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Hungarian Minorities in the Carpathian Basin

Chapter 2


In the most recent census held in the Slovak Republic (March 3, 1991), according to the ethnicity 567,296 and according to the mother tongue 608,221 inhabitants declared themselves to be Hungarian. Similar to census data of Hungary and other countries, the above-mentioned figure differs from the estimated size of the given ethnic group, in this case the number of people claiming and cultivating Hungarian national traditions and culture. In the case of Slovakia, according to ethno-historical, demographic and migration statistics, but apart from the linguistical assimilation in our opinion the estimated number of the Hungarian native speaker could be 653,000 in 1991. This figure corresponds to the population of the Hungarian counties of Gyõr-Moson-Sopron and Komárom. According to the latest census data, the Hungarian national minority represents 10.7% of Slovakia's population, 4.4% of the total number of Hungarians in the Carpathian basin and 22.3% of the Hungarians of the Carpathian Basin living beyond Hungary's borders.


A majority of the Hungarian national minority of Slovakia lives on the plains (62%). Their settlements can be found along the Danubian (55%) and East-Slovakian (7%) lowlands. With the exception of the alluvial soil along larger rivers, the Hungarian-inhabited plains almost entirely used for agriculture are characterized by meadow soil (southern part of Csallóköz[1], along the river Dudvág and Bodrogköz[2]) and chernozem (northern part of Csallóköz, the regions between Vág-Nyitra and Zsitva-Garam). From the viewpoint of the Carpathian Basin, the Danubian Lowland can be considered as part of the Little Hungarian Plain (Kisalföld). Its most important rivers are the Danube, Little-Danube and Vág, their floodplains bordered by groves. The Nyitra, Zsitva, Dudvág considered tributaries of the Vág, are also worth mentioning. Csallóköz and the territory between the Little Danube and Vág are excellent for agricultural production and play a significant role in the republic's food-supply. (Fig. 8)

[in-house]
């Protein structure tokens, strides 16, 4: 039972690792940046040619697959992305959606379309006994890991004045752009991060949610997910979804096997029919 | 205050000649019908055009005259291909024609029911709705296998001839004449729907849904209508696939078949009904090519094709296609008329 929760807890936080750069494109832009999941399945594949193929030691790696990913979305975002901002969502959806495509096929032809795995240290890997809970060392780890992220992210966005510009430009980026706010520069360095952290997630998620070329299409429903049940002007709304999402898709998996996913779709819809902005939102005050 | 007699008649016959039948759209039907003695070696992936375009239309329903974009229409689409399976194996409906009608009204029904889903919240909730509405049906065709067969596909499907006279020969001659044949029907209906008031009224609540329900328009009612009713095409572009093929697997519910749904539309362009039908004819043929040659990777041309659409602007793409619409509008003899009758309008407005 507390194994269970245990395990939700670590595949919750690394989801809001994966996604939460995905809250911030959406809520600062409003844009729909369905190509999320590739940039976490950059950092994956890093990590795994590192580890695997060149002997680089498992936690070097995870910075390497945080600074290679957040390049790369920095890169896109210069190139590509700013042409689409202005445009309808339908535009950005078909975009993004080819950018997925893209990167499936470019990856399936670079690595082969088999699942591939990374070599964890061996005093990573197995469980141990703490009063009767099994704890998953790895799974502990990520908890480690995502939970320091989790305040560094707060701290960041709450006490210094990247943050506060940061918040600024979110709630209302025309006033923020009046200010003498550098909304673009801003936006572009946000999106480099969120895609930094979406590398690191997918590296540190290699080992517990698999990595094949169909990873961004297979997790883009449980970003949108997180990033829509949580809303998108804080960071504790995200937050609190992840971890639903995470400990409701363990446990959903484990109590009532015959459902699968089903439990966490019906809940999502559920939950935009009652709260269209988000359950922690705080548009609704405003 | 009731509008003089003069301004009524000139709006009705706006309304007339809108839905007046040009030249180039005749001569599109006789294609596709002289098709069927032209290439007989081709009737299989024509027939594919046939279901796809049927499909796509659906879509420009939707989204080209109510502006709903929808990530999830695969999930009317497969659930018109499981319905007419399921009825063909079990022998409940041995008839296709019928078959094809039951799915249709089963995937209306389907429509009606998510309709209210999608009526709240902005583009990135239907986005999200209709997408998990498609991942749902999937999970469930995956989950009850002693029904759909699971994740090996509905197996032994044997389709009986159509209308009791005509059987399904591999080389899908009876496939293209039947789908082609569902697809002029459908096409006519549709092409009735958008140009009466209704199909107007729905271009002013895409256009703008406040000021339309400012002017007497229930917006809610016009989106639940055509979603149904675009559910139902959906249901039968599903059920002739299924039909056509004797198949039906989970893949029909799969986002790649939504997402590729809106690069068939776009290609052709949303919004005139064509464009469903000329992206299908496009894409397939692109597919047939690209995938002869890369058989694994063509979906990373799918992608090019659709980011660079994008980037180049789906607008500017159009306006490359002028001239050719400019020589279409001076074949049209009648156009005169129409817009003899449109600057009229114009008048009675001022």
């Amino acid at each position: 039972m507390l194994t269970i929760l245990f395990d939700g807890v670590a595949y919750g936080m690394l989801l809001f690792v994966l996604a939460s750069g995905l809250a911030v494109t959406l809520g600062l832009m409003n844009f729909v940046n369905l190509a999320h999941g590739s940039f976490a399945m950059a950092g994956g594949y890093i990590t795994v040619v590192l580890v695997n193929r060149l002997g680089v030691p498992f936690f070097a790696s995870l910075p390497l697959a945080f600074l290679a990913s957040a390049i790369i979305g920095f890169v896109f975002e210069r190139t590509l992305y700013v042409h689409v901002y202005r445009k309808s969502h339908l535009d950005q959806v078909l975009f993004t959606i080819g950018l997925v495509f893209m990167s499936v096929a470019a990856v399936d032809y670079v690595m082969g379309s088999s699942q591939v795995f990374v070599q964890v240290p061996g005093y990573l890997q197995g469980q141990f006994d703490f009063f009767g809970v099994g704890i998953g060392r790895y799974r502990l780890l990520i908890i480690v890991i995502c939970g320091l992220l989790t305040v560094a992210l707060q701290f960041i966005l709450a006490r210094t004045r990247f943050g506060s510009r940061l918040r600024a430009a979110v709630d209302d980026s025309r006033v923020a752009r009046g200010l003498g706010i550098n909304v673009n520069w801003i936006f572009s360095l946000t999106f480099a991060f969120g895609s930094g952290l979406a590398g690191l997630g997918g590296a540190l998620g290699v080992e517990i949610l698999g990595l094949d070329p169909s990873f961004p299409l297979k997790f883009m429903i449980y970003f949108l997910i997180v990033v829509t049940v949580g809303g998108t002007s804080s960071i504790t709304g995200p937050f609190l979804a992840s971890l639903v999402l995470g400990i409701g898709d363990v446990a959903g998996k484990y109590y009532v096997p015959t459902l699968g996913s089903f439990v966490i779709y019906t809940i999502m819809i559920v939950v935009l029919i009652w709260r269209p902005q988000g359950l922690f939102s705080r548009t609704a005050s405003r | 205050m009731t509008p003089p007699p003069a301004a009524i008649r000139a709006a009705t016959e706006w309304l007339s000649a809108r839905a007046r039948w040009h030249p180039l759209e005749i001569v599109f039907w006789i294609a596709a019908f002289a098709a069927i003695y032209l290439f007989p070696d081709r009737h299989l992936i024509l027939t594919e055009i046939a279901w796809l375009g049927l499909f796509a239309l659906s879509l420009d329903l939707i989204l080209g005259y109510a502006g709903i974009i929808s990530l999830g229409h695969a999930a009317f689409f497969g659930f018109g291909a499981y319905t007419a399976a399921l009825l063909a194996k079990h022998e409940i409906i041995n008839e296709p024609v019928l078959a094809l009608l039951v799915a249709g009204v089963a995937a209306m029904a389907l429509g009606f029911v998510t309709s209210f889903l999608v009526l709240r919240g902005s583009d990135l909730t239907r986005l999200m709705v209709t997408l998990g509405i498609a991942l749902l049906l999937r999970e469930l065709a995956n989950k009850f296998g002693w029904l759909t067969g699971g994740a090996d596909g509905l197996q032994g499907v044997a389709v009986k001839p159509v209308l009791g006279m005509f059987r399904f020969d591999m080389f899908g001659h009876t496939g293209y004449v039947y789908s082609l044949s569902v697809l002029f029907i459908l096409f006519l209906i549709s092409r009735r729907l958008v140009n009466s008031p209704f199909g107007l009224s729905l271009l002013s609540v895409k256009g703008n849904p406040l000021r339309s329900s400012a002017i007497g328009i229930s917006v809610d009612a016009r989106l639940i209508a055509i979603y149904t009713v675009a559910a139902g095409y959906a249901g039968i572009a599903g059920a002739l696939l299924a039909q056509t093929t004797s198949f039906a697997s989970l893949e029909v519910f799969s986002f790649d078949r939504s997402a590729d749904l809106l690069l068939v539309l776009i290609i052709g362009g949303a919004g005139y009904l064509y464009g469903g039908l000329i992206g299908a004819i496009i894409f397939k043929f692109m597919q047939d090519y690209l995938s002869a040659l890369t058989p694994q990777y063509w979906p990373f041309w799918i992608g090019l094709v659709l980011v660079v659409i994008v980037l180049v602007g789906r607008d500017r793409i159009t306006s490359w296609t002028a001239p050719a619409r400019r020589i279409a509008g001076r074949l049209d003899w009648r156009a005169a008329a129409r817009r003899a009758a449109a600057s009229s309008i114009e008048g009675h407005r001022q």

One-third of the Hungarians inhabit hills (along the Garam and Ipoly Rivers) and the Ipoly, Losonc, Rima and Kassa basins. In adapting to the hilly environment, the majority of settlements in these regions (Bars, Hont, Nógrád, Gömör and Abaúj) remained in the "small and tiny village" category. This creates special difficulties in the supply of the communities with fundamental institutions. These hilly regions, covered mostly by brown earth and brown forest soil, contain a few important rivers (Garam, Ipoly, Sajó, Hernád) and brooks (Szikince, Kürtös, Rima, Balog, etc.).

Only one of out of twenty Hungarians in Slovakia inhabit the highlands. A majority of them live among the rendzina soilcovered dolomite and limestone cliffs such as the Gömör-Torna (Slovakian) Karst, the Rozsnyó basin, and the Karancs-Medves Region with bazalt cones (Somoskõ Mt., Ragács Mt., the hill of Béna etc.) in the southern corners of Slovakia's Nógrád and Gömör. The most important water sources of the above-mentioned regions are the Gortva, Torna and Bódva brooks.